RFTA tracks HOV cheating
The high-occupancy-vehicle lane on Highway 82 seems to run neck-and-neck with paid parking in Aspen as the most despised traffic regulation in the commuter culture valley.
Many drivers love to hate the HOV lane, and they love to illegally use it, as any commuter can attest. But just how many people driving alone actually give into temptation and use the HOV lane when they shouldn’t? The Roaring Fork Transportation Authority thinks it knows the answer.
RFTA staffers determined that about one out of five single-occupant vehicles used the HOV lane illegally during a 90-minute period during a morning commute last week. RFTA Chief Executive Officer Dan Blankenship isn’t trying to pass the survey off as a scientific study. Surveying traffic for 90 minutes for one day at the Old Snowmass stoplight hardly qualifies as exhaustive research, he said, but it’s a start.
“There were some interesting ‘ah-ha’s that came out of that,” Blankenship said. For example, 22 percent of all single-occupant vehicles passing by that point during the 90-minute stretch were illegally using the HOV lane.
The cheaters accounted for 15 percent of all vehicles observed and 10 percent of all people observed, Blankenship said.
Vehicles of all types, from motorcycles to buses, were hauling 2,955 people during that 90-minute period. Single-occupant vehicles accounted for 69 percent of the traffic. However, they hauled just 46 percent of the people.
Conversely, vehicles that hauled at least two people accounted for 31 percent of the traffic and 54 percent of the people.
The HOV restriction is in effect from 6-9 a.m. for the commute into Aspen and from 3-6 p.m. heading downvalley during the work week. The restrictions are in effect between Basalt and Buttermilk. Only vehicles with two or more passengers are supposed to use the HOV lanes.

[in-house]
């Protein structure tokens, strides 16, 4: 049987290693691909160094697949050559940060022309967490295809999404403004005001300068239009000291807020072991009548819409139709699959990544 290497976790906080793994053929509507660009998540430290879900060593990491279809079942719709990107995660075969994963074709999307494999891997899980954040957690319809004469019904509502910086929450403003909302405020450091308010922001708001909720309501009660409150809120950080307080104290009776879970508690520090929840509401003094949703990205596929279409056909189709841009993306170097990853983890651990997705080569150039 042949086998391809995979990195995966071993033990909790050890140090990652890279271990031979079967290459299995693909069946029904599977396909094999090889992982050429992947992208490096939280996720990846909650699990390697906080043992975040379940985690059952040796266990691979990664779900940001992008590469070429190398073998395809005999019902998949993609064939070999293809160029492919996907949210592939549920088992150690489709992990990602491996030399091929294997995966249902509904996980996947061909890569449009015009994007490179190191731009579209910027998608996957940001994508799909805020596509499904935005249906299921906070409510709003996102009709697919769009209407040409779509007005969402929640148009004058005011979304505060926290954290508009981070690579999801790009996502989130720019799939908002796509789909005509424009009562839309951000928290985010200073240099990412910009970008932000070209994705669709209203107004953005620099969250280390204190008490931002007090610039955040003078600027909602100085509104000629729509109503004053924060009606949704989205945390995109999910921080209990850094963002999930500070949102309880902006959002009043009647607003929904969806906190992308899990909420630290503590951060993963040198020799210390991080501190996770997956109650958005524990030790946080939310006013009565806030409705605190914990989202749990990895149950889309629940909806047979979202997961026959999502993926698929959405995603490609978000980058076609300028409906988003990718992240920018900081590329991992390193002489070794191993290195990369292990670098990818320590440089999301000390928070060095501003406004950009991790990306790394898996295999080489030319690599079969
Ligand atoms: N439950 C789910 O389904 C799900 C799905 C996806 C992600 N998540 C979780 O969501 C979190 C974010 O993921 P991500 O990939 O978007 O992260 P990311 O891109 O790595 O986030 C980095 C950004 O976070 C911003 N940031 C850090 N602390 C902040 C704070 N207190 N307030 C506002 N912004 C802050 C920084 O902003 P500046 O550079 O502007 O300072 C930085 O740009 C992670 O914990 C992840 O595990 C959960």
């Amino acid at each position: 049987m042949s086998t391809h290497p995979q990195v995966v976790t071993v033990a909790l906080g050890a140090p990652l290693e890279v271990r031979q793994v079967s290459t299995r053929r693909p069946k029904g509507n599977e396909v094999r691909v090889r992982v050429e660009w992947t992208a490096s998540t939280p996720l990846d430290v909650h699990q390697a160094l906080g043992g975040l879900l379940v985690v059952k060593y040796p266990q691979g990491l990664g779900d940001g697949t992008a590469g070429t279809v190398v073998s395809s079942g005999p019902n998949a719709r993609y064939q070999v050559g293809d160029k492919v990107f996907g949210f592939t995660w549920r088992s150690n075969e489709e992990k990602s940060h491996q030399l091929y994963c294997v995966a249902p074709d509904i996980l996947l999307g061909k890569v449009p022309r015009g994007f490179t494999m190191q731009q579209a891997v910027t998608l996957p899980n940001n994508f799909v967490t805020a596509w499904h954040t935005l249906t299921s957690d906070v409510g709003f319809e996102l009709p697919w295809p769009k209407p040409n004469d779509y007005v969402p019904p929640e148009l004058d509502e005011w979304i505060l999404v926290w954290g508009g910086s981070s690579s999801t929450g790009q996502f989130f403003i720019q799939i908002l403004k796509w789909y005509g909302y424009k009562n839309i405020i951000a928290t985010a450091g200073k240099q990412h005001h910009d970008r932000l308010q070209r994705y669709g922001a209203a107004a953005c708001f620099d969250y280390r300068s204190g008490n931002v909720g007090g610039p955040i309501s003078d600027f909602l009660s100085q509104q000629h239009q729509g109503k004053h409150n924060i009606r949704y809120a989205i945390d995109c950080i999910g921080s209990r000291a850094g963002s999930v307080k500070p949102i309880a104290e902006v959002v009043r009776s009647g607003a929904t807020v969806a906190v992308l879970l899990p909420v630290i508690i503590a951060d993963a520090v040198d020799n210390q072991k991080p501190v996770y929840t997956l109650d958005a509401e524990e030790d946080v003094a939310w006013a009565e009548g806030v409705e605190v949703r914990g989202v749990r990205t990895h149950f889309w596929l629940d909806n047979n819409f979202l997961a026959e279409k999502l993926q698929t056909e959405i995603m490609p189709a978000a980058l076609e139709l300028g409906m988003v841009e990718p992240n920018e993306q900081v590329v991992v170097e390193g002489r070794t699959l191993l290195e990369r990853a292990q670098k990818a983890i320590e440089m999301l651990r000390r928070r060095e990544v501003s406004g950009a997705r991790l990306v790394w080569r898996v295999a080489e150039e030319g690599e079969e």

Blankenship likes the HOV lanes because they reduce travel time for buses. It is an incentive for mass transit.
The special lanes have their supporters among bus riders and people that car pool. But Pitkin County government also receives a “plethora” of complaints, said Public Works Director Brian Pettet. Some critics contend it is no longer necessary, since the highway has been widened to four lanes and construction delays have disappeared, he said.
Others critics support an HOV lane, but feel it should be on the left side rather than the right. The HOV was established on the right lane so buses could slip in and out of stops with ease.
The Colorado Department of Transportation’s 1993 formal decision on the highway widening from Basalt to Buttermilk instituted the HOV lanes as an auto disincentive. It was a concession to elected officials in Aspen and Pitkin County.
The decision indicates traffic studies should be undertaken after the highway expansion to help determine when and where the HOV lanes should be operated, Pettet said. He said when he meets with the county commissioners next week to discuss traffic issues he will suggest they formally ask CDOT to conduct that study.
Pettet said there are numerous options between leaving the lanes as they are and eliminating them. Some suggestions include shortening the distance they are in effect, allowing construction vehicles to use the HOV lane, or allowing single-occupant vehicles to use the HOV lane for passing.
He said he has no specific recommendation. “What I think needs to be done is a traffic study,” Pettet said, noting that RFTA’s survey wasn’t enough.
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